Volume 385, No. 9973, p1045, 21 March 2015
Globally, an estimated 185 million people are infected with hepatitis C virus (HCV). Acute HCV infections are usually asymptomatic. However, about 75% of patients develop chronic infection, which can lead to liver cirrhosis and hepatocellular carcinoma. 700 000 deaths worldwide could be attributed to HCV in 2013. While most people affected live in low-income and middle-income countries in Asia, Africa, and the Middle East, in the UK an estimated 200 000 individuals are infected with HCV, and annual deaths from HCV have quadrupled since 1996. These figures are appalling, surely. But the extraordinary recent developments in treatment for hepatitis C offer substantial grounds for optimism. A series of new drugs—more effective in viral clearance with fewer side-effects—are changing the landscape for hepatitis C.
Today's Lancet gives a sense of the remarkable past few years it has been for hepatitis C. As described in Paul Webster and colleagues' comprehensive Seminar, until recently interferon in combination with ribavirin was the main treatment for hepatitis C, but eligibility, safety, tolerability, and effectiveness were limited. The development of direct-acting antiviral drugs towards NS3/4A protease, NS5B polymerase, and NS5A replication complex has progressed tremendously and now allows for interferon-free therapies. Four clinical trials with new regimens are published in today's issue. The C-WORTHY trial assessed a single-tablet once-daily regimen of grazoprevir (protease inhibitor) and elbasivir (NS5A inhibitor) with or without ribavirin for patients with HCV genotype 1. Eric Lawitz and colleagues report a sustained virological response (SVR) at 12 weeks, irrespective of ribavirin and duration of treatment. Similarly, Mark Sulkowski and colleagues report very encouraging results (SVR at 12 weeks: 87–97%) in patients co-infected with HIV. With about 25% of individuals infected with HIV being co-infected with HCV, inclusion of this group of patients in trials is also of utmost importance. In the PHOTON-2 trial, Jean-Michel Molina and colleagues specifically assessed the recently approved regimen sofosbuvir (NS5B inhibitor) plus ribavirin in patients infected with HCV genotypes 1–4 co-infected with HIV. They confirm the pan-genotypic potential of sofosbuvir (SVR 12 weeks: 84–89%), offering HIV co-infected patients a useful interferon-free option. The fourth trial published in today's issue goes a step further and assesses whether the addition of a third direct-acting antiviral drug to an interferon-free, ribavirin-free combination (sofosbuvir and ledipasvir) would allow shorter treatment duration—an important factor for a patient population in which treatment compliance and adherence can be an issue.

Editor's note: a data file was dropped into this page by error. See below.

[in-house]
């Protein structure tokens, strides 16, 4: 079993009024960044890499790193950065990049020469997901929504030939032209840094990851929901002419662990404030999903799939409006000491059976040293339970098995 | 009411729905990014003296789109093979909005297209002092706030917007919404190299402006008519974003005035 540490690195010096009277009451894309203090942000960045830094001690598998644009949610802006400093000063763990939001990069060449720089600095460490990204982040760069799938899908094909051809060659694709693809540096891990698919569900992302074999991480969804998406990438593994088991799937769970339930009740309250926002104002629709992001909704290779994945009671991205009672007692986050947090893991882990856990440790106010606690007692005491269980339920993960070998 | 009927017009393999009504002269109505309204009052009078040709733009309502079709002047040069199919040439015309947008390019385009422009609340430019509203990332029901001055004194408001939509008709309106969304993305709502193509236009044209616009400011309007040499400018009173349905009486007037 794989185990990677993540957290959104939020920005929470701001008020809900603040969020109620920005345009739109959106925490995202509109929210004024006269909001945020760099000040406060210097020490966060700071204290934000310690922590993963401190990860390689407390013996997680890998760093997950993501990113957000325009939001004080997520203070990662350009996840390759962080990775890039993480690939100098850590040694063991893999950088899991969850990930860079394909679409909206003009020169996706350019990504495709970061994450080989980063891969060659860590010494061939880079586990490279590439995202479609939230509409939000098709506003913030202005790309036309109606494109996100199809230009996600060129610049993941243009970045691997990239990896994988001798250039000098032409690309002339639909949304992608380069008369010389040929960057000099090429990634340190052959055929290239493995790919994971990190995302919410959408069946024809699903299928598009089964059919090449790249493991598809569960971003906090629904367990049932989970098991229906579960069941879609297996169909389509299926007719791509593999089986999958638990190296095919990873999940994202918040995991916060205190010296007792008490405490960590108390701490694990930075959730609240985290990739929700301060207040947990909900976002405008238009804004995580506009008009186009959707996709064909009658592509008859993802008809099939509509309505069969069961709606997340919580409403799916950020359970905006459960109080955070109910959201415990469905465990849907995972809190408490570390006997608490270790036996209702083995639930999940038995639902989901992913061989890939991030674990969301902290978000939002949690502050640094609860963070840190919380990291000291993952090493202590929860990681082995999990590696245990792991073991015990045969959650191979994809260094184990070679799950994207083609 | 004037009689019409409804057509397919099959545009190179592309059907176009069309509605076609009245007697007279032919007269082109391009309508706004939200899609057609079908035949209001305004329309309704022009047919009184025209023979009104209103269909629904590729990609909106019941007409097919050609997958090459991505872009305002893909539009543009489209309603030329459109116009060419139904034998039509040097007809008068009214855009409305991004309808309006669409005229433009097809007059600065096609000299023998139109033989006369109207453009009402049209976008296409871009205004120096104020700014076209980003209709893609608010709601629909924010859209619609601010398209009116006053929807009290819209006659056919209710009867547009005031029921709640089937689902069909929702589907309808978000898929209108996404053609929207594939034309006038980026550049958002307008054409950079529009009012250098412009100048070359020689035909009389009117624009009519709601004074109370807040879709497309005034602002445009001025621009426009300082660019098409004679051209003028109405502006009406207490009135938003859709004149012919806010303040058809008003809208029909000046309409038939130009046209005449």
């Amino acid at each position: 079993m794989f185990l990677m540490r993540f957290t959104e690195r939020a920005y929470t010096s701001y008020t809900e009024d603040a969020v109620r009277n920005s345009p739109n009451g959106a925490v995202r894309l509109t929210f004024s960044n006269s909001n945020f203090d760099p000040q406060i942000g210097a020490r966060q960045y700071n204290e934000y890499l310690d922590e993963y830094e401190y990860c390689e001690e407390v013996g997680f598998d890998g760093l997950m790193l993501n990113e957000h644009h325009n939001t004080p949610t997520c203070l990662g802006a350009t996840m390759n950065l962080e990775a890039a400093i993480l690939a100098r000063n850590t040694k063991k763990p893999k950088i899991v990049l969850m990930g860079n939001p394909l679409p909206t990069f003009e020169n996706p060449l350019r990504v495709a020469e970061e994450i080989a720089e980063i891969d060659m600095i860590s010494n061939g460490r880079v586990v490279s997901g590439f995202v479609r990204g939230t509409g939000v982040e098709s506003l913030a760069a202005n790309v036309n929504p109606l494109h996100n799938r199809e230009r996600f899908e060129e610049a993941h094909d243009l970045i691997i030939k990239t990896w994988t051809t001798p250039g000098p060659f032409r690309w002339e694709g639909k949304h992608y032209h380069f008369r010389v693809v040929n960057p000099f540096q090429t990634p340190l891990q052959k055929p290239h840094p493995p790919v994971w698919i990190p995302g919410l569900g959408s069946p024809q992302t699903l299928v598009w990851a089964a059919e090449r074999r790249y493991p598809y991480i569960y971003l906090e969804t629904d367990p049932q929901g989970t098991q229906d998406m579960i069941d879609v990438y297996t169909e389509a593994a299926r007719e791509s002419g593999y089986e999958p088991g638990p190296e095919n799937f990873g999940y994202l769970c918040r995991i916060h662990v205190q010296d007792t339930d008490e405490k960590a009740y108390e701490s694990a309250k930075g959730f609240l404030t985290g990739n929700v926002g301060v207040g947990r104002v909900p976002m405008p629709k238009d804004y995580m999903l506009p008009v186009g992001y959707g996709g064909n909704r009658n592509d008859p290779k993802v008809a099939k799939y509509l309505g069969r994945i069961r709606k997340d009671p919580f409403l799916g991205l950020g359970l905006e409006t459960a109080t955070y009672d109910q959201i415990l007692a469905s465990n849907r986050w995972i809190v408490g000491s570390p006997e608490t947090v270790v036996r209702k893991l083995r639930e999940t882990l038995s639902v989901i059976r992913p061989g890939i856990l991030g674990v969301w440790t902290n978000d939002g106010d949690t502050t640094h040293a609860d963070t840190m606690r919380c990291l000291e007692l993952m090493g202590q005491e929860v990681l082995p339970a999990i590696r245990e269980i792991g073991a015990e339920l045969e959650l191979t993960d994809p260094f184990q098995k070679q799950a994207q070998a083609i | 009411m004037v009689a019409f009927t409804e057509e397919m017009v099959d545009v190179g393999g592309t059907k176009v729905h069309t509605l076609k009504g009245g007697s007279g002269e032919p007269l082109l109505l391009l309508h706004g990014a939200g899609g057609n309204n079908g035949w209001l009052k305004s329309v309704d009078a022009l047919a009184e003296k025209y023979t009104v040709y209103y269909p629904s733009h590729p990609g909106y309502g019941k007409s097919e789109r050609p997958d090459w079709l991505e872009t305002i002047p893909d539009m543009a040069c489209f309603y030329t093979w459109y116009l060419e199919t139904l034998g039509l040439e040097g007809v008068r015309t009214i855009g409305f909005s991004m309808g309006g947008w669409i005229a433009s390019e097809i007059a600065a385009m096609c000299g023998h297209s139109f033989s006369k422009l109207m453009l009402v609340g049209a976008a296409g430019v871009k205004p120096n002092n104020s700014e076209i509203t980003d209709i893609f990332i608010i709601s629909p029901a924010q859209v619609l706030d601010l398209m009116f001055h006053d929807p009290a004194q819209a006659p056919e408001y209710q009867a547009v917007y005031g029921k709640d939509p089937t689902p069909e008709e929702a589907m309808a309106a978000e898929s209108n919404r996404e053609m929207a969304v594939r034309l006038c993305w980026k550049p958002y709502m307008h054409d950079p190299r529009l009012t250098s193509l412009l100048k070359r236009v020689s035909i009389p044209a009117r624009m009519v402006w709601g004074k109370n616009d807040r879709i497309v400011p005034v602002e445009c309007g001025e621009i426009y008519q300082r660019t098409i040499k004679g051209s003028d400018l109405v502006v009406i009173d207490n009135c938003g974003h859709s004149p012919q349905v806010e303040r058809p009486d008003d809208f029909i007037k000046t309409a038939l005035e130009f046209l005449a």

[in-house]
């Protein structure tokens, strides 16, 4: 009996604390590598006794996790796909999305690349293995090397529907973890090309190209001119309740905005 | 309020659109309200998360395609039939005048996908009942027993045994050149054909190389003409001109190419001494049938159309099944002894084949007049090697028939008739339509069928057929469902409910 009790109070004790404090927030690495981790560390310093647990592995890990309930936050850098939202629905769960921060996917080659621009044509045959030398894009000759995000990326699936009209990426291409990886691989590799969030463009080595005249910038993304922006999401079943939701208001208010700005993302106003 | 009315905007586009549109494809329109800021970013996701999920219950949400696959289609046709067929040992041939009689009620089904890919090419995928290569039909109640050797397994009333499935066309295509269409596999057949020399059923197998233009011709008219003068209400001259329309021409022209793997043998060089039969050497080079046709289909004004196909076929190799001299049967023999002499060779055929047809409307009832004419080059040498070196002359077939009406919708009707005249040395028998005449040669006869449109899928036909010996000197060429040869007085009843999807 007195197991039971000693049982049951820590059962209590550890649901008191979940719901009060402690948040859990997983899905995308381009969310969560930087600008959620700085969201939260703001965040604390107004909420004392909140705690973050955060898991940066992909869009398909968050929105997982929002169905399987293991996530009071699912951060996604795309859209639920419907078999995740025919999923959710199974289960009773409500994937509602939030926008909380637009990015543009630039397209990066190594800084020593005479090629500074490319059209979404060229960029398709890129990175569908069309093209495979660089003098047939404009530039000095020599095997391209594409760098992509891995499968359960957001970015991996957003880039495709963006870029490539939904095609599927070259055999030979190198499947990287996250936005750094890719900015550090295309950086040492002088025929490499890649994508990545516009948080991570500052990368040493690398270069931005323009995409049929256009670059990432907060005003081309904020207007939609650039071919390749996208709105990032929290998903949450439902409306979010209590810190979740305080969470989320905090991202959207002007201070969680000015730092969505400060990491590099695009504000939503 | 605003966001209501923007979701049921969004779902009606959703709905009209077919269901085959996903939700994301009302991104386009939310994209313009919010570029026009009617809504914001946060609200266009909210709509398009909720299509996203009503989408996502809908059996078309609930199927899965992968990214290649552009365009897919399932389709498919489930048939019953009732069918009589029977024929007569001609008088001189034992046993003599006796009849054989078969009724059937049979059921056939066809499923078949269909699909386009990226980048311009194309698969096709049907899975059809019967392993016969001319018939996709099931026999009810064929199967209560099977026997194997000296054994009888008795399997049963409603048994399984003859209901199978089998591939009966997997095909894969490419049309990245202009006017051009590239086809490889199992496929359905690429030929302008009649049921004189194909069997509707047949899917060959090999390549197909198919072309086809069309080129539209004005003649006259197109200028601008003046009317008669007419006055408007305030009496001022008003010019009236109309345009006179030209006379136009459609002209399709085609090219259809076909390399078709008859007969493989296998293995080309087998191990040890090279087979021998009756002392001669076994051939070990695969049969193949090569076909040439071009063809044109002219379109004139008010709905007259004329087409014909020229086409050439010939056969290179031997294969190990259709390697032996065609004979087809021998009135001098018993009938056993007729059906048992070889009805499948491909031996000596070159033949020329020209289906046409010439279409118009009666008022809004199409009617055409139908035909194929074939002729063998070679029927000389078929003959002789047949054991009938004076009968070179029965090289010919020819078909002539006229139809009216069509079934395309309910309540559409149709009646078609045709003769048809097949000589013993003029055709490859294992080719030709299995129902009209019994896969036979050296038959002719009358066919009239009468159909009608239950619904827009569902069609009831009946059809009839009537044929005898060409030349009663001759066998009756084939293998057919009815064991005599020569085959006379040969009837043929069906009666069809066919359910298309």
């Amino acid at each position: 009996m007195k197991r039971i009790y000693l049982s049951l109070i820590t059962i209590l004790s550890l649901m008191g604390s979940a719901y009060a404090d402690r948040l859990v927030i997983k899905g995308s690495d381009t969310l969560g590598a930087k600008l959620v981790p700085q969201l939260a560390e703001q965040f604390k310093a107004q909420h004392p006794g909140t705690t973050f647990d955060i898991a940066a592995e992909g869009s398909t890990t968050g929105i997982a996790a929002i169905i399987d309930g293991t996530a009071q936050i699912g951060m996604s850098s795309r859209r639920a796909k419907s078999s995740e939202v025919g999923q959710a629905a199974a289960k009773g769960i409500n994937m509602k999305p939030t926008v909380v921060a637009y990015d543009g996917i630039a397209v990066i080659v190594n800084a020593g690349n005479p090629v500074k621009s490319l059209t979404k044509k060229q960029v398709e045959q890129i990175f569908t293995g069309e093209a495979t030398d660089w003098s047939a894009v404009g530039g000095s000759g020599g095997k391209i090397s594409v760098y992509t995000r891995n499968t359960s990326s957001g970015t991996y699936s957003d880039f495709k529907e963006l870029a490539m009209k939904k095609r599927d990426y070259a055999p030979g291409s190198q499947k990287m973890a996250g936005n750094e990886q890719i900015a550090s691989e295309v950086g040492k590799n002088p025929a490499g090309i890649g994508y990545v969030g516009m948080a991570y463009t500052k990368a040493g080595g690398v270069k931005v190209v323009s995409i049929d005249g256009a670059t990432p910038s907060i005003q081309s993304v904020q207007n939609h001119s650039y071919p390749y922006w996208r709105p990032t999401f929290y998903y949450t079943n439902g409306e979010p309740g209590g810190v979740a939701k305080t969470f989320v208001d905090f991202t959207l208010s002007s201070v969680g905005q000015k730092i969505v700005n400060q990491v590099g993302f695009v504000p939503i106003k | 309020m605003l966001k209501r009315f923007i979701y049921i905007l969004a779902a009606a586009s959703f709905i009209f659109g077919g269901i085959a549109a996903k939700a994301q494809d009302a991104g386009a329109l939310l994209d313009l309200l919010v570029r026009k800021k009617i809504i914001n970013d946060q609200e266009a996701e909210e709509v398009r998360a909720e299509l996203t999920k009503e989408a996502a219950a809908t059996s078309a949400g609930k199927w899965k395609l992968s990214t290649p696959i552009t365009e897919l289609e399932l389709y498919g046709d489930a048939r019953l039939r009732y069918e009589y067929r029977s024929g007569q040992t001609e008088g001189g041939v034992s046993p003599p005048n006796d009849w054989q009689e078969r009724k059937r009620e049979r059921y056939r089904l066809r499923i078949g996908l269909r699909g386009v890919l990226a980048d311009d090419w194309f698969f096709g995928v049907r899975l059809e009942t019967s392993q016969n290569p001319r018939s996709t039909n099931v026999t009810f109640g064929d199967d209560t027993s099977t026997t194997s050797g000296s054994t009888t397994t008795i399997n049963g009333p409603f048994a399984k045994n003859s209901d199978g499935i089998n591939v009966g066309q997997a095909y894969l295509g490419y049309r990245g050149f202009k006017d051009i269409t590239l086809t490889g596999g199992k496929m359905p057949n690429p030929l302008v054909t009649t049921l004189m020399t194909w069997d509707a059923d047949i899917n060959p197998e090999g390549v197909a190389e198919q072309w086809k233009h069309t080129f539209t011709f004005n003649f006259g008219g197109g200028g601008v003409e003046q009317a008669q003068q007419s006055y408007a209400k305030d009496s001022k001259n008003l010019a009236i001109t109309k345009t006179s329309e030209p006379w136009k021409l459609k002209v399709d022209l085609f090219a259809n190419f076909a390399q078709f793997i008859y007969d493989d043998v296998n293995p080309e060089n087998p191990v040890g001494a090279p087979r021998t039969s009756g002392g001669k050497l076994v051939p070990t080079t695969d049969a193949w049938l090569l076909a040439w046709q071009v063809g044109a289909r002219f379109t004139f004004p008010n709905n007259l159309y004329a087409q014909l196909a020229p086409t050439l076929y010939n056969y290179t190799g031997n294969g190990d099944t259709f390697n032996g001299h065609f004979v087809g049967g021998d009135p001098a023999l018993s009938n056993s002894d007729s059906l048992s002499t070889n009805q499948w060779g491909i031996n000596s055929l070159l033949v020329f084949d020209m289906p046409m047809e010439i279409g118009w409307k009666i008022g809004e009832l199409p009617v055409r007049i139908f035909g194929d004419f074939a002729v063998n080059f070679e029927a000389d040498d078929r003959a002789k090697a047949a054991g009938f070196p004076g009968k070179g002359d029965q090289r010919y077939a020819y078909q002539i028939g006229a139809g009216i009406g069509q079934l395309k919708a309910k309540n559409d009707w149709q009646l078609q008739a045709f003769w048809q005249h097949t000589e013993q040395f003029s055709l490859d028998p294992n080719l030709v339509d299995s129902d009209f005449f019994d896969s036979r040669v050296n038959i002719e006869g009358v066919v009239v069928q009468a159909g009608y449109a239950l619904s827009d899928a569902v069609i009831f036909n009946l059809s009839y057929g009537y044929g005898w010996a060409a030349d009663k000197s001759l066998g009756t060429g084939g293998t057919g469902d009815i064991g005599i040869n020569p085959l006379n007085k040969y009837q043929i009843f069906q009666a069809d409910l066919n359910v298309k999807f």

These trials are important because they offer new effective treatment options for HCV infection. “An opportunity now exists to almost eliminate this infection from the UK”, wrote Roger Williams and colleagues in The Lancet Commission on Addressing liver disease in the UK. Highly effective new antiviral drugs not only can cure those treated but also can reduce transmission of HCV and therefore its prevalence. The Commission estimated that with these new antiviral drugs we could contemplate the “eradication of infections from chronic hepatitis C virus in the UK by 2030”. Indeed, modelling studies for England showed that increasing diagnostic and number of people treated by 27 times would result in a 95% reduction in the prevalence of HCV infection, an 80% reduction in hepatocellular carcinoma, and avert 5200 deaths by 2030.
While new drugs offer new opportunities, new challenges also arise. Scaling-up treatment—in any country—will face important cost issues. But the high costs of these new medicines, which should be robustly scrutinised and, where appropriate, challenged, must not inhibit a careful and comprehensive analysis of the broader benefits they might bring. For example, as Melanie Calvert and colleagues argue this week, patient-reported outcomes offer the opportunity to have the patient's voice more forcefully heard in health policy decision making. The self-reported benefits to patients from these new anti-HCV regimens might prove to be substantial. And the financial returns from reduced health-care costs and higher economic activity might easily outweigh the expense of the medicines themselves. This kind of broader cost-effectiveness work needs to be urgently completed.
Next month, The Lancet Infectious Diseases is hosting its inaugural Viral Hepatitis Summit in Shanghai (April 10–12). We look forward to this meeting addressing the increasingly urgent need for a global plan to eliminate hepatitis C. With no vaccine in sight, if we are truly to contemplate elimination of hepatitis C by 2030, ensuring that treatments reach marginalised groups and are accessible to all those living with HCV will be crucial.